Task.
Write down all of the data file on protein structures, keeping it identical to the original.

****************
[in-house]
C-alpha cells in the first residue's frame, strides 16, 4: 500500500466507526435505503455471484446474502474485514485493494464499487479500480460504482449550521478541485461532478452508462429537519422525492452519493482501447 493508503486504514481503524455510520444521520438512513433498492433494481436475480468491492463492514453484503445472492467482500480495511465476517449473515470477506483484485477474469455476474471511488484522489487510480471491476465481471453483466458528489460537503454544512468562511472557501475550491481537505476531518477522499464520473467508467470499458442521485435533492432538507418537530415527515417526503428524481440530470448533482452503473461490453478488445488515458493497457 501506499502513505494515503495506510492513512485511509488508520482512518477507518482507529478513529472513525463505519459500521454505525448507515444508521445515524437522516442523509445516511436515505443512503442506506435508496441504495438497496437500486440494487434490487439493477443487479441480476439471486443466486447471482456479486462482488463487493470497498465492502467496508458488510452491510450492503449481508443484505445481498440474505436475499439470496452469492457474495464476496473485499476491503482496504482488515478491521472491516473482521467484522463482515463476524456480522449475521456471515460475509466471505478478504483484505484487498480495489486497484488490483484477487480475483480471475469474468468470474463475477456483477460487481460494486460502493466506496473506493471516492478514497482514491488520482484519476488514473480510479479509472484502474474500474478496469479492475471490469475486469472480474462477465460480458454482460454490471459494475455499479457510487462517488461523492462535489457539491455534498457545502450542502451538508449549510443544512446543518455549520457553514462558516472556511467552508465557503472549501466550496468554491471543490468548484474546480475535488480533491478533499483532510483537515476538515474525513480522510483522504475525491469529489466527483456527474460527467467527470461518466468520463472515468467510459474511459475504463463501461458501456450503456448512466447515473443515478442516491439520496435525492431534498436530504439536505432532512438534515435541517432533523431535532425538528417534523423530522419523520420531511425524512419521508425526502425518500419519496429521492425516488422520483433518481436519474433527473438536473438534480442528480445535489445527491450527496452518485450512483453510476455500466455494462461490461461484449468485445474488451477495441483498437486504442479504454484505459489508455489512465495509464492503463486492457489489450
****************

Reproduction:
[in-house]
C-alpha cells in the first residue's frame, strides 16, 4: 500500500466507526435505503455471484446474502474485514485493494464499487479500480460504482449550521478541485461532478452508462429537519422525492452519493482501447 493508503486504514481503524455510520444521520438512513433498492433494481436475480468491492463492514453484503445472492467482500480495511465476517449473515470477506483484485477474469455476474471511488484522489487510480471491476465481471453483466458528489460537503454544512468562511472557501475550491481537505476531518477522499464520473467508467470499458442521485435533492432538507418537530415527515417526503428524481440530470448533482452503473461490453478488445488515458493497457 501506499502513505494515503495506510492513512485511509488508520482512518477507518482507529478513529472513525463505519459500521454505525448507515444508521445515524437522516442523509445516511436515505443512503442506506435508496441504495438497496437500486440494487434490487439493477443487479441480476439471486443466486447471482456479486462482488463487493470497498465492502467496508458488510452491510450492503449481508443484505445481498440474505436475499439470496452469492457474495464476496473485499476491503482496504482488515478491521472491516473482521467484522463482515463476524456480522449475521456471515460475509466471505478478504483484505484487498480495489486497484488490483484477487480475483480471475469474468468470474463475477456483477460487481460494486460502493466506496473506493471516492478514497482514491488520482484519476488514473480510479479509472484502474474500474478496469479492475471490469475486469472480474462477465460480458454482460454490471459494475455499479457510487462517488461523492462535489457539491455534498457545502450542502451538508449549510443544512446543518455549520457553514462558516472556511467552508465557503472549501466550496468554491471543490468548484474546480475535488480533491478533499483532510483537515476538515474525513480522510483522504475525491469529489466527483456527474460527467467527470461518466468520463472515468467510459474511459475504463463501461458501456450503456448512466447515473443515478442516491439520496435525492431534498436530504439536505432532512438534515435541517432533523431535532425538528417534523423530522419523520420531511425524512419521508425526502425518500419519496429521492425516488422520483433518481436519474433527473438536473438534480442528480445535489445527491450527496452518485450512483453510476455500466455494462461490461461484449468485445474488451477495441483498437486504442479504454484505459489508455489512465495509464492503463486492457489489450